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Jury awards ex-Ocean City cop $750,000 for nearly deadly beer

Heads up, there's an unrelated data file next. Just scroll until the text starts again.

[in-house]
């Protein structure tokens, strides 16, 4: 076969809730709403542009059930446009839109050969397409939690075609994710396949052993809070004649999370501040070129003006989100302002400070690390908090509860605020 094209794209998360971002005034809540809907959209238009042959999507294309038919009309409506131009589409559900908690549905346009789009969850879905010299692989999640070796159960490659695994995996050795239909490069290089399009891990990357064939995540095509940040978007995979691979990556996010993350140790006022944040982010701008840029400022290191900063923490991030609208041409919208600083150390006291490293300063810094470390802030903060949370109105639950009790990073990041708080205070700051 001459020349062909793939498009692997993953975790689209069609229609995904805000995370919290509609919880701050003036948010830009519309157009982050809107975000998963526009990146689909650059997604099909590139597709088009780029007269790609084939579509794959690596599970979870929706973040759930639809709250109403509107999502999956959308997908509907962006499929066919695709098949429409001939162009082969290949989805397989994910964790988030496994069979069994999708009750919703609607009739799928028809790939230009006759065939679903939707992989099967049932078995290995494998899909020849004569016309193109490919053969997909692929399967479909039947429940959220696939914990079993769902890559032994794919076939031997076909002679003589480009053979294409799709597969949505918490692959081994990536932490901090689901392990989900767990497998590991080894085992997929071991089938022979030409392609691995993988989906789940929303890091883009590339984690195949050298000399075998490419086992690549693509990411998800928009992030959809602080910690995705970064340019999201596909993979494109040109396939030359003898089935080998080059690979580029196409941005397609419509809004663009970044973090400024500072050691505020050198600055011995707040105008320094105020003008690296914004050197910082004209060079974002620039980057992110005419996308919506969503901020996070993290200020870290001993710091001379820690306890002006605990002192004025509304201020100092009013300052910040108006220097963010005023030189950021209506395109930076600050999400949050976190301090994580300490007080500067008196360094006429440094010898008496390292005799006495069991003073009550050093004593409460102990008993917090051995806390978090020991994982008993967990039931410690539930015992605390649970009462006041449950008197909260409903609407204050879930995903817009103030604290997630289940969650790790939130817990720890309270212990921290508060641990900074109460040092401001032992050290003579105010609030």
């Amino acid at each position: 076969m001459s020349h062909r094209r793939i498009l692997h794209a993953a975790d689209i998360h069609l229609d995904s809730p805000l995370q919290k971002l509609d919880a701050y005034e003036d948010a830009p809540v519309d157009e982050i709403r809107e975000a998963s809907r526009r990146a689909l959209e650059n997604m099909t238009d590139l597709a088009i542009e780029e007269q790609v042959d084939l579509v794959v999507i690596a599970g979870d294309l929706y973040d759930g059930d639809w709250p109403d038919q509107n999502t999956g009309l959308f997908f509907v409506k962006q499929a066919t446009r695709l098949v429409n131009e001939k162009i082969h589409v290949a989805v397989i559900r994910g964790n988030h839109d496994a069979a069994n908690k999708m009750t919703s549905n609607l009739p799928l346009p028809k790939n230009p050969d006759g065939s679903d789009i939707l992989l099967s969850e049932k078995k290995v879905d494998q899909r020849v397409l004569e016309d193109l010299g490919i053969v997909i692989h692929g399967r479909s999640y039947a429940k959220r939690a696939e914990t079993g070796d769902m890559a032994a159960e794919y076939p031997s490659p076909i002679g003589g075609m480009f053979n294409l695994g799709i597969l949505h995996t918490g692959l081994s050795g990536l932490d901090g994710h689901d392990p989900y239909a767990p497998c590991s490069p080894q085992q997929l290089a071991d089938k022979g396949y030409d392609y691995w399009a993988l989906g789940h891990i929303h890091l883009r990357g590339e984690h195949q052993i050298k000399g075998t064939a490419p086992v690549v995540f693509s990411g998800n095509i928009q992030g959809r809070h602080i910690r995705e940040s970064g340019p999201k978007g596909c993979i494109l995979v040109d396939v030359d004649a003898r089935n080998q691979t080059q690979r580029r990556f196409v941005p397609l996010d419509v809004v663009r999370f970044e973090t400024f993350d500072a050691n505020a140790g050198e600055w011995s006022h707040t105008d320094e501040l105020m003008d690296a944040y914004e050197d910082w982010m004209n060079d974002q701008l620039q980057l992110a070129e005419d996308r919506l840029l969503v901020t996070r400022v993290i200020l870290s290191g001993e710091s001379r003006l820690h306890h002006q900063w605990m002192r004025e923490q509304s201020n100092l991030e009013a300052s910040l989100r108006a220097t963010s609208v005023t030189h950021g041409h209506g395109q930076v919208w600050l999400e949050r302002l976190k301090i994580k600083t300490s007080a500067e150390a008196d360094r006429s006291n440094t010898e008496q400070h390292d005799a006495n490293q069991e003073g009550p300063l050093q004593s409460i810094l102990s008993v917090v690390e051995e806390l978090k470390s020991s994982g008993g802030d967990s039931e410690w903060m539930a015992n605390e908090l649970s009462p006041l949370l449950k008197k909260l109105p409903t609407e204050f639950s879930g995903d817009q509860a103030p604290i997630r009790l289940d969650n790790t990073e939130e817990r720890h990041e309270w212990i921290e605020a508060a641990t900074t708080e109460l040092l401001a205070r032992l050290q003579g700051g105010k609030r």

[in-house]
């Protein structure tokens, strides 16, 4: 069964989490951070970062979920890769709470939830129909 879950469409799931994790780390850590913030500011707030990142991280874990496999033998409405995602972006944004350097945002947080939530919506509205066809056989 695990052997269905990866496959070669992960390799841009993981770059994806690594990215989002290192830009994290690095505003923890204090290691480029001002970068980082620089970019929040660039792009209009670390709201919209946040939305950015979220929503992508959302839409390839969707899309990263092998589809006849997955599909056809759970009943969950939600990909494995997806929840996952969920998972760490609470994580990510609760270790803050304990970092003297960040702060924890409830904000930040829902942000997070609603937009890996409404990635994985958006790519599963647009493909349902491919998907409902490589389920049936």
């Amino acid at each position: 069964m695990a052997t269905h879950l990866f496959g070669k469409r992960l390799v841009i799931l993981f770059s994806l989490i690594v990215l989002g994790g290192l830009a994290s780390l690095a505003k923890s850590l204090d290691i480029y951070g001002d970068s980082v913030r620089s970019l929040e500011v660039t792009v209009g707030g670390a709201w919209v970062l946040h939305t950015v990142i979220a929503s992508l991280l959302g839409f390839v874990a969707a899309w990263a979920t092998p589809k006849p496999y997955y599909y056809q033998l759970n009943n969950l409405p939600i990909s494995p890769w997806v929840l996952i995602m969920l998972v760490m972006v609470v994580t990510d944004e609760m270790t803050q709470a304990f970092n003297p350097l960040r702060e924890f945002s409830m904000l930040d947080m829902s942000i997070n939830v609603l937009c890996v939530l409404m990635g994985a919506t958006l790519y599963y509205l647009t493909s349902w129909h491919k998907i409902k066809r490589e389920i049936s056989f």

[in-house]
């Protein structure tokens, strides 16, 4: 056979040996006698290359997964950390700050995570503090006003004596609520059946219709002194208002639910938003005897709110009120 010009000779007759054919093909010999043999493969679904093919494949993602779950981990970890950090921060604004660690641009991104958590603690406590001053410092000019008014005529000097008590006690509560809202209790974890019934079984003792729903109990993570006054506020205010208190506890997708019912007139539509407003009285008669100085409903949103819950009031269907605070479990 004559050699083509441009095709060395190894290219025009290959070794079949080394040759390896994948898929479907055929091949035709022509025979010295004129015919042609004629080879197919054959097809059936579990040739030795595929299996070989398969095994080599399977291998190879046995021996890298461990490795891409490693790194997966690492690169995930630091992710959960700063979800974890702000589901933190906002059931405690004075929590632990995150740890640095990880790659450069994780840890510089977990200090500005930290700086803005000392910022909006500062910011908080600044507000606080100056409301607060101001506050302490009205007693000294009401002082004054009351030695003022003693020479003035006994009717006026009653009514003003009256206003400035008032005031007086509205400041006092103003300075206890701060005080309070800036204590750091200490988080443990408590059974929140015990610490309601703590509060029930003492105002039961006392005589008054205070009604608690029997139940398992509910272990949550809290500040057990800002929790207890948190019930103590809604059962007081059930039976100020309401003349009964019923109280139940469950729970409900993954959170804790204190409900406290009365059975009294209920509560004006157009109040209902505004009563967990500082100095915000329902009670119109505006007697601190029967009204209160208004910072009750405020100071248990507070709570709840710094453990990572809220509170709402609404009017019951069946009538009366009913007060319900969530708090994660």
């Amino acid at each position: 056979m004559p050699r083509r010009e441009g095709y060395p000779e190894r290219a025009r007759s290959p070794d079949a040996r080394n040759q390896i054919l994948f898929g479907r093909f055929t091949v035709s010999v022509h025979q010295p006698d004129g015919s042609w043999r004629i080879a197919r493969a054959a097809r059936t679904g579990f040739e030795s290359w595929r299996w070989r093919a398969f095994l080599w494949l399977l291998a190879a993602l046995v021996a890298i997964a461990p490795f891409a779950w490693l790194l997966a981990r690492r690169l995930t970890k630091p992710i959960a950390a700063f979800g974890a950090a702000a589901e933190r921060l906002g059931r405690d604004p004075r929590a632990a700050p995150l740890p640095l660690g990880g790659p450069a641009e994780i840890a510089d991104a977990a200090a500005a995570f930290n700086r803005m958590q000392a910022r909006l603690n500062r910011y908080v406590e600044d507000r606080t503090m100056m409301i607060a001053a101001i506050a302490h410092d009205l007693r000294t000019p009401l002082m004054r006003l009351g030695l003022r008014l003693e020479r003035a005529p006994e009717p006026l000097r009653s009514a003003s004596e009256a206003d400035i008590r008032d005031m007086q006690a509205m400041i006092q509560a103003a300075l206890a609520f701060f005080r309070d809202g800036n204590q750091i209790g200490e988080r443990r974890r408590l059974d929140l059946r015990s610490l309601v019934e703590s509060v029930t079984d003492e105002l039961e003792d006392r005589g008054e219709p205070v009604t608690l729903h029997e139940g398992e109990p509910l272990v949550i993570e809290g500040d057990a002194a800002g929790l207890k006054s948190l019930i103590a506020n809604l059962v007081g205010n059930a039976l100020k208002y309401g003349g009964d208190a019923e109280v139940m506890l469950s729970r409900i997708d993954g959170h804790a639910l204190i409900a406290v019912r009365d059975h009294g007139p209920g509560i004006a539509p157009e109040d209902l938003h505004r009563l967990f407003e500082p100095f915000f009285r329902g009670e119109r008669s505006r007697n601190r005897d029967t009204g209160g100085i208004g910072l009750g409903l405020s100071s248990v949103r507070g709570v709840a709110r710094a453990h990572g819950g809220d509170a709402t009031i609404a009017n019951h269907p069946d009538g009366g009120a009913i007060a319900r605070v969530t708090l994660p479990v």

A nearly deadly beer draft will cost a restaurant and beer supplier three-quarters of a million dollars. Former Ocean City Police Lt. Richard Washart sued after suffering physical and emotional injuries from a beer that contained residual clean solution. On Friday, an Atlantic County jury awarded him $750,000 in damages. The retired police officer was out celebrating at McCormick & Schmick’s in Harrah’s Atlantic City, on Nov. 6, 2012, when he ordered a Blue Moon beer. The first had been fine. But the second caused burning and vomiting, according to the suit. It turned out that residue from the agent used to clean the line was left behind. The restaurant blamed Hammonton’s Kramer Beverage Co., which cleans its lines. Kramer denied being there that day. The jury, however, decided both were equally responsible. Harrah’s was not named in the suit. Paul R. D’Amato, the attorney representing Mr. Washart and his wife, Cynthia, said after the verdict, “This unprecedented case was never about anything other than obtaining justice for a dedicated former public servant and his family,” said Paul D’Amato, who represented Washart and his wife, Cynthia. “They consistently rejected settlement offers because it was so important that all the facts of this case be heard by a jury of their peers. Rich and Cindy are grateful for the service of the jurors, the supervision of the Court, and believe justice has been served with this resounding verdict.” Testimony showed Kramer “miserably failed to follow the rules when it came to its responsibility of sanitizing the beer lines,” D’Amato said. “This verdict sends a message to Kramer, and every other non-compliant beverage service company, that sooner or later there will be consequences if you short-cut best practices and put profits over safety.” Washart is still receiving treatment for his internal injuries, which include the erosion of about a quarter of his stomach lining and a burned esophagus. After the first sip, Washart was violently ill, then began throwing up blood, he testified at trial. D’Amato said his team determined that Kramer failed to take the time necessary to purge the highly toxic cleaning solution from the line. “Kramer not only didn’t follow the rules for proper beer-system cleaning, the record shows it tried to conceal its negligence,” D’Amato said. “The company failed to clean the beer lines at the proper interval, and failed to use the required testing materials, including chemical test strips that cost less than a quarter.”

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